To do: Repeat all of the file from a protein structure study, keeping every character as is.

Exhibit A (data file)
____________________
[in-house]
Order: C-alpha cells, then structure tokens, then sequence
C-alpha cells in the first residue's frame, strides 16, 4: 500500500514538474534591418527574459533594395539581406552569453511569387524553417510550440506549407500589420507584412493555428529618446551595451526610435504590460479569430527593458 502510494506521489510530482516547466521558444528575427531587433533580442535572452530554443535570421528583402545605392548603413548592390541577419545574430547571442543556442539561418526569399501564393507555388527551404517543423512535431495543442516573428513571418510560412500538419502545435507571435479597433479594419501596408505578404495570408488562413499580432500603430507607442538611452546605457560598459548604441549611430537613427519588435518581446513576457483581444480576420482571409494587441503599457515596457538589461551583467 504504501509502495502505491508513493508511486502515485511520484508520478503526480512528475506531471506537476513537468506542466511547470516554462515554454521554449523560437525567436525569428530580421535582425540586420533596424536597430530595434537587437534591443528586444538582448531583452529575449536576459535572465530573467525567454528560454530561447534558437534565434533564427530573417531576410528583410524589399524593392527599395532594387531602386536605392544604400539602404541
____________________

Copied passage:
[in-house]
Order: C-alpha cells, then structure tokens, then sequence
C-alpha cells in the first residue's frame, strides 16, 4: 500500500514538474534591418527574459533594395539581406552569453511569387524553417510550440506549407500589420507584412493555428529618446551595451526610435504590460479569430527593458 502510494506521489510530482516547466521558444528575427531587433533580442535572452530554443535570421528583402545605392548603413548592390541577419545574430547571442543556442539561418526569399501564393507555388527551404517543423512535431495543442516573428513571418510560412500538419502545435507571435479597433479594419501596408505578404495570408488562413499580432500603430507607442538611452546605457560598459548604441549611430537613427519588435518581446513576457483581444480576420482571409494587441503599457515596457538589461551583467 504504501509502495502505491508513493508511486502515485511520484508520478503526480512528475506531471506537476513537468506542466511547470516554462515554454521554449523560437525567436525569428530580421535582425540586420533596424536597430530595434537587437534591443528586444538582448531583452529575449536576459535572465530573467525567454528560454530561447534558437534565434533564427530573417531576410528583410524589399524593392527599395532594387531602386536605392544604400539602404541